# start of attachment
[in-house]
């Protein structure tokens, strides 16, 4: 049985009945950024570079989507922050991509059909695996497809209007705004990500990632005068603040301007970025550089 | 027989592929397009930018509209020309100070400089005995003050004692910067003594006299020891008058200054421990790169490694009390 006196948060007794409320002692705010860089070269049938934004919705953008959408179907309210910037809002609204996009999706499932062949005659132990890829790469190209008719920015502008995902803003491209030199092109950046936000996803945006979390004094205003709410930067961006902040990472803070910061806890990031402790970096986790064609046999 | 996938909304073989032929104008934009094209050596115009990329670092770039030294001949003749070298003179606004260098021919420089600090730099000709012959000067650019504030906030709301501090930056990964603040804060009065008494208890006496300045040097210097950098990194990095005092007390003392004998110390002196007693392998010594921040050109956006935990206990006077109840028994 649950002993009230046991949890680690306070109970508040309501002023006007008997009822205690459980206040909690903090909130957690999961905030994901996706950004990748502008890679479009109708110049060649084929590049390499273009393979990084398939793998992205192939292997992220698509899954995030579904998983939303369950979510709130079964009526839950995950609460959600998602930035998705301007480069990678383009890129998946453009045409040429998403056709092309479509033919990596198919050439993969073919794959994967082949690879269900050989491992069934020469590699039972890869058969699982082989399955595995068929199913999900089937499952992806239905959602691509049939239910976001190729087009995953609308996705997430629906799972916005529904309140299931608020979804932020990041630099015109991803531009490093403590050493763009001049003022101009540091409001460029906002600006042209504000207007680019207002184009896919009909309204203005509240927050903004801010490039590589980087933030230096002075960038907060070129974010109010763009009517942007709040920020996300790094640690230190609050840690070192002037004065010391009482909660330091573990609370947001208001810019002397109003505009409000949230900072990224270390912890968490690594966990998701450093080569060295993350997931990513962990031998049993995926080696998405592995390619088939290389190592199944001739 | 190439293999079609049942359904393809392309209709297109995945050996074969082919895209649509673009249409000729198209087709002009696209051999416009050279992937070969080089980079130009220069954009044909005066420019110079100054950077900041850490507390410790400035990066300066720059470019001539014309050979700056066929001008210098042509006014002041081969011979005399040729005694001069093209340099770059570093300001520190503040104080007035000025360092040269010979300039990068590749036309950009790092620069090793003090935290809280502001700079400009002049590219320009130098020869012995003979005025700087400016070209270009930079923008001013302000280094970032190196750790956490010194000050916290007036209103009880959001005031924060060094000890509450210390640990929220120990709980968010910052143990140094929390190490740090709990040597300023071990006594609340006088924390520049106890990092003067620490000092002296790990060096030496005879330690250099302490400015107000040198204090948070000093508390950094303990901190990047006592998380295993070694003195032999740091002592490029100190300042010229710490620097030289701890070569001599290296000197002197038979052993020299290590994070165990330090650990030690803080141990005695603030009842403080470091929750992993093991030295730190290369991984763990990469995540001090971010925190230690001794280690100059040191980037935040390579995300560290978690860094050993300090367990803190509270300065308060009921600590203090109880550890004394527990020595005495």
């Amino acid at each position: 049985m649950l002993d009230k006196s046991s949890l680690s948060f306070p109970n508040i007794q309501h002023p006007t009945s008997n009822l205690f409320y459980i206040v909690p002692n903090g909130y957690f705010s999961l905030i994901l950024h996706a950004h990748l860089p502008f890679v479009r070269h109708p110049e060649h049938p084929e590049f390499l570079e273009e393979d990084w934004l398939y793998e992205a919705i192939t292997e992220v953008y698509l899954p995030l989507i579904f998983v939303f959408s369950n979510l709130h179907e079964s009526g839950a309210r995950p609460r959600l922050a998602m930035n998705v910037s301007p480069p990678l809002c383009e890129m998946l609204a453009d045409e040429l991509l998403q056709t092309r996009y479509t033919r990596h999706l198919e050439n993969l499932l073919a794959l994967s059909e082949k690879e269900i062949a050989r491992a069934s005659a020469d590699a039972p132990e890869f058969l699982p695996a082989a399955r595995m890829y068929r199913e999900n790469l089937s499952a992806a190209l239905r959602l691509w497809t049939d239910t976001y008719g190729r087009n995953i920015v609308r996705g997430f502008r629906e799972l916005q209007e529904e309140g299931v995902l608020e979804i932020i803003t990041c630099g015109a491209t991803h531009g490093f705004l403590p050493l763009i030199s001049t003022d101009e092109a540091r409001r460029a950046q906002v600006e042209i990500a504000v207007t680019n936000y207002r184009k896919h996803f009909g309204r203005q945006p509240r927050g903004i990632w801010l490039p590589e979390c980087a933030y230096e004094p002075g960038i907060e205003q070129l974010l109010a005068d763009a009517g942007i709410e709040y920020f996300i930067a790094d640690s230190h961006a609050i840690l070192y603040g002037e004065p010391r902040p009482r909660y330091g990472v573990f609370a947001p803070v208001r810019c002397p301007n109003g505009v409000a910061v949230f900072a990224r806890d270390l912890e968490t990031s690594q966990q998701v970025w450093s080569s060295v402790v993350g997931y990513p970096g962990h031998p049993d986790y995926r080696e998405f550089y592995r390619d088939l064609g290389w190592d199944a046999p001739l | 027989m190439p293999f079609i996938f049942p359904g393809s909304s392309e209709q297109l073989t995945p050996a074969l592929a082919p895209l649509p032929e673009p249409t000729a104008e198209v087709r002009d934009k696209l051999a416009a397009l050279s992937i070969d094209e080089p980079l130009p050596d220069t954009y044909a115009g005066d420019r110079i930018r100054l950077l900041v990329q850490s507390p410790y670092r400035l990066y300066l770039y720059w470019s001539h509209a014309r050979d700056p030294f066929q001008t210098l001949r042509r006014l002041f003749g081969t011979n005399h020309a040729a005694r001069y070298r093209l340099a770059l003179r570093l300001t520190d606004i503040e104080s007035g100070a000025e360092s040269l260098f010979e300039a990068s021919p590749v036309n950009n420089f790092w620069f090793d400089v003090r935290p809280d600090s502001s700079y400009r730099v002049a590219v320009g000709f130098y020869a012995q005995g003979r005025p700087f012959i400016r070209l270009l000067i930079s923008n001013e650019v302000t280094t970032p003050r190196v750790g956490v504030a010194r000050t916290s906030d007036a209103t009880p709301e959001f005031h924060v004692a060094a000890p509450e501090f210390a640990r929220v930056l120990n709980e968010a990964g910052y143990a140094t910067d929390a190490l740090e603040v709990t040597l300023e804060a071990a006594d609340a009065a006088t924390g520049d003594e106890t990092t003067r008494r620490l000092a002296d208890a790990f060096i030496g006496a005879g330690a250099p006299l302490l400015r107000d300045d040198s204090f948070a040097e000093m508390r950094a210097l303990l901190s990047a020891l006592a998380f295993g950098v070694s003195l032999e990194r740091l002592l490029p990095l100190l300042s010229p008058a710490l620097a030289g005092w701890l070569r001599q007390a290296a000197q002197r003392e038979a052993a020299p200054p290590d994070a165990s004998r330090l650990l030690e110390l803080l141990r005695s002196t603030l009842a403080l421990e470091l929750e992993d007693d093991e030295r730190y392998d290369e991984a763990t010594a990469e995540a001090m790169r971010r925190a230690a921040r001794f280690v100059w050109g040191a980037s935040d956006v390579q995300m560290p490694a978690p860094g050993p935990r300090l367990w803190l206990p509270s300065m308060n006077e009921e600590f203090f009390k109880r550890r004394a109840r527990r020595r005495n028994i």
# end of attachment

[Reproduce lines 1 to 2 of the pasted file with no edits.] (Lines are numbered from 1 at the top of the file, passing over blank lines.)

[in-house]
């Protein structure tokens, strides 16, 4: 049985009945950024570079989507922050991509059909695996497809209007705004990500990632005068603040301007970025550089 | 027989592929397009930018509209020309100070400089005995003050004692910067003594006299020891008058200054421990790169490694009390 006196948060007794409320002692705010860089070269049938934004919705953008959408179907309210910037809002609204996009999706499932062949005659132990890829790469190209008719920015502008995902803003491209030199092109950046936000996803945006979390004094205003709410930067961006902040990472803070910061806890990031402790970096986790064609046999 | 996938909304073989032929104008934009094209050596115009990329670092770039030294001949003749070298003179606004260098021919420089600090730099000709012959000067650019504030906030709301501090930056990964603040804060009065008494208890006496300045040097210097950098990194990095005092007390003392004998110390002196007693392998010594921040050109956006935990206990006077109840028994 649950002993009230046991949890680690306070109970508040309501002023006007008997009822205690459980206040909690903090909130957690999961905030994901996706950004990748502008890679479009109708110049060649084929590049390499273009393979990084398939793998992205192939292997992220698509899954995030579904998983939303369950979510709130079964009526839950995950609460959600998602930035998705301007480069990678383009890129998946453009045409040429998403056709092309479509033919990596198919050439993969073919794959994967082949690879269900050989491992069934020469590699039972890869058969699982082989399955595995068929199913999900089937499952992806239905959602691509049939239910976001190729087009995953609308996705997430629906799972916005529904309140299931608020979804932020990041630099015109991803531009490093403590050493763009001049003022101009540091409001460029906002600006042209504000207007680019207002184009896919009909309204203005509240927050903004801010490039590589980087933030230096002075960038907060070129974010109010763009009517942007709040920020996300790094640690230190609050840690070192002037004065010391009482909660330091573990609370947001208001810019002397109003505009409000949230900072990224270390912890968490690594966990998701450093080569060295993350997931990513962990031998049993995926080696998405592995390619088939290389190592199944001739 | 190439293999079609049942359904393809392309209709297109995945050996074969082919895209649509673009249409000729198209087709002009696209051999416009050279992937070969080089980079130009220069954009044909005066420019110079100054950077900041850490507390410790400035990066300066720059470019001539014309050979700056066929001008210098042509006014002041081969011979005399040729005694001069093209340099770059570093300001520190503040104080007035000025360092040269010979300039990068590749036309950009790092620069090793003090935290809280502001700079400009002049590219320009130098020869012995003979005025700087400016070209270009930079923008001013302000280094970032190196750790956490010194000050916290007036209103009880959001005031924060060094000890509450210390640990929220120990709980968010910052143990140094929390190490740090709990040597300023071990006594609340006088924390520049106890990092003067620490000092002296790990060096030496005879330690250099302490400015107000040198204090948070000093508390950094303990901190990047006592998380295993070694003195032999740091002592490029100190300042010229710490620097030289701890070569001599290296000197002197038979052993020299290590994070165990330090650990030690803080141990005695603030009842403080470091929750992993093991030295730190290369991984763990990469995540001090971010925190230690001794280690100059040191980037935040390579995300560290978690860094050993300090367990803190509270300065308060009921600590203090109880550890004394527990020595005495």